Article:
By then, campus revolts were making national headlines, radical groups had been profiled in Life and Esquire, and undergrads were helping manage George McGovern's presidential campaign. By 1978, when Dean Wormer in Animal House threatened his students with "double secret probation," audiences recognized it as a knowing goof on a dead-and-buried policy. As Stetson's Bickel puts it, "The fall of in loco parentis in the 1960s correlated exactly with the rise of student economic power and the rise of student civil rights."
Save the Children
In 1969 Sheldon Steinbach arrived at the American Council on Education, the catchall coordinating body for universities, just in time to weather the worst of the campus revolts. Elite schools such as Berkeley, Columbia, and Cornell were acquiescing to radical students and opening up their internal judicial processes. Students won seats on some boards of trustees. Administrators appeared to have lost their grip.
"The basic liberal arts education began to crumble," Steinbach says. "That's what it looked like. When the war ended, we could consolidate, sit back, and look at how to save the system."
An unexpected boon arrived in 1974, the year of the Kent State decision Scheuer v. Rhodes. Sens. John Warner (R-Va.) and James Buckley (Conservative-N.Y.) sponsored the Family Educational Rights and Privacy Act (FERPA) in the hope of empowering parents to keep tabs on their kids' academics. Committees amended the bill into a codification of student privacy rights, and Steinbach got a crack at it before FERPA moved on to the Senate. When the bill passed, parents could peek into the records of their children until their 18th birthday, at which point those rights transferred to the student. But FERPA created exceptions: Schools could release records to providers of financial aid and to "appropriate officials in cases of health and safety emergencies." If a student was hit with a subpoena or legal charge, the school could peek into his criminal records. Yet college administrators and their advisers, Steinbach included, kept the champagne corked. It wasn't immediately clear what effect the law would have, outside of giving parents annual notice of their new rights.
"It was a schizophrenic time," Steinbach explains. "We were moving from segregated campuses to co-ed, affirmative action campuses. We didn't have our feet on the floor in 1974."
Meanwhile, concern about the state of campuses was spreading. In March 1977, Newsweek ran a hand-wringing exposé titled "The End of Expulsion?," which gave the supposed academic apocalypse some context: "In just ten years, most of the rules that once governed student life in loco parentis have simply disappeared. Even serious scholastic offenses, such as cheating and plagiarism, seldom incur the harsh penalties that were once automatic. Most college administrators admit that they lean over backward to avoid expelling students." The irksome rites of passage that had been mandatory—core curricula, single-gender dorms, class attendance—fell away.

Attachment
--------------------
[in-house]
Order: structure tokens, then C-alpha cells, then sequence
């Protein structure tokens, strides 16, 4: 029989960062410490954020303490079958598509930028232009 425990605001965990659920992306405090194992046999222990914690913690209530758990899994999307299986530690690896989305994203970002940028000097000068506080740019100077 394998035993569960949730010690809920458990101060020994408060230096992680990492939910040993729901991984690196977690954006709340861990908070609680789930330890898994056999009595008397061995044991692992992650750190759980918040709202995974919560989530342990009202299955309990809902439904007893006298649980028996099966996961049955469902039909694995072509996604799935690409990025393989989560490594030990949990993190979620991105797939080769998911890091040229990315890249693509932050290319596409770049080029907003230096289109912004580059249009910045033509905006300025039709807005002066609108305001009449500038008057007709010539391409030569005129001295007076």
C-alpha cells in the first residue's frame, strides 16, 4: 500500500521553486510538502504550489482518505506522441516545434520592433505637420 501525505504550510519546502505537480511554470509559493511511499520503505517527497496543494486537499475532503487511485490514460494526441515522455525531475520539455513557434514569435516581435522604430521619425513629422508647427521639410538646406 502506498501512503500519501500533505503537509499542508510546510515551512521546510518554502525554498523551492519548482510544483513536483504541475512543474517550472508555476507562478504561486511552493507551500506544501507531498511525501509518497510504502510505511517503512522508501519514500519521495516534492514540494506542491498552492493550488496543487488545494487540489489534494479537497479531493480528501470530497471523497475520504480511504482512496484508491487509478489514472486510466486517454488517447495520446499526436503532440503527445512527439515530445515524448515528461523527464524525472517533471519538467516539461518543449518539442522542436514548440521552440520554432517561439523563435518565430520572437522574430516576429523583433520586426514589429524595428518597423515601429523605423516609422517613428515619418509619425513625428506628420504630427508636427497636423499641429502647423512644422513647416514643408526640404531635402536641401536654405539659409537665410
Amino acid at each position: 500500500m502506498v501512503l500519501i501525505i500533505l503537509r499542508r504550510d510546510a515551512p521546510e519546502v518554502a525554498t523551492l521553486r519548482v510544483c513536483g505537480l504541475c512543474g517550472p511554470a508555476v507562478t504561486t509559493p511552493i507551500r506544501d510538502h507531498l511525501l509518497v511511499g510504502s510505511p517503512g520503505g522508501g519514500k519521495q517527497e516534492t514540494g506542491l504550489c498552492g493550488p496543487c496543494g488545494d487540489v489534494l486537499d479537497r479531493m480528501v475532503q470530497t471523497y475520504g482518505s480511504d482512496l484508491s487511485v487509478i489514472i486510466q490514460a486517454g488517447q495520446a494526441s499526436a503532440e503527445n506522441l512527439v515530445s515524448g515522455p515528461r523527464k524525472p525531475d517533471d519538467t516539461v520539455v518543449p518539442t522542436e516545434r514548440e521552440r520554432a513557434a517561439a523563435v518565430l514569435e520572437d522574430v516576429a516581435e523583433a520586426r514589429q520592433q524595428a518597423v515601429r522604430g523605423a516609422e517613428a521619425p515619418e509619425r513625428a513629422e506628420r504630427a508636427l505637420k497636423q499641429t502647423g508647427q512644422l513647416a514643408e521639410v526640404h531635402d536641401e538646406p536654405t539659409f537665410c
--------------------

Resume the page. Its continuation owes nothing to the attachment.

In the 1979 case Bradshaw v. Rawlings, the U.S. Court of Appeals for the 3rd Circuit spelled out the universities' weakness. When a Delaware Valley College sophomore three years under the Pennsylvania drinking age hitched a ride from a drunk driver and was injured in a car crash, he sued the school. The court shrugged him off. "The modern American college is not an insurer of the safety of its students," it said. "Rights formerly possessed by college administrations have been transferred to students." Expectations were pointless, because "beer drinking by college students is a common experience. That this is true is not to suggest that reality always comports with state law and college rules. It does not."
The court's decision reflected the way students lived: They had a new relationship with their deans, who should treat them like the young adults they were.
How then, did the contemporary nanny university arise? Administrators who got their degrees in the 1960s had a certain idea of how students should be governed, and they found three tools for regaining control. The first involved intoxicants, including the escalating war on drugs and the mid-'80s change in the drinking age from 18 to 21. The second was an attempt to stave off liability for student mental health problems by intervening with students who were seen at risk of breakdowns. The third and most well known was a rigid enforcement of political correctness that set standards for just how rowdy students could get.
Just Say No
University administrators immediately started wringing their hands over the "kids will be kids" philosophy of Bradshaw v. Rawlings. When one of their wards was arrested, injured, or killed, whether a lawsuit resulted or not, the school felt a blow to its prestige and sense of community. Unchecked hedonism and recklessness among students increasingly free to skip classes or make their own schedules were perceived as a threat to the institution's reputation.
Brett Bokolow, manager of the National Center for Higher Education Risk Management (NCHERM), estimates that colleges have been seeking formulas to keep students out of actionable situations for 20 years. In the 1980s, they were increasingly finding themselves liable for providing services or sponsoring events that involved alcohol. After only a few legal wounds, schools sought methods to put the responsibility for drinking or drug use on the backs of students and fraternities and sororities. Two weapons fell into their laps.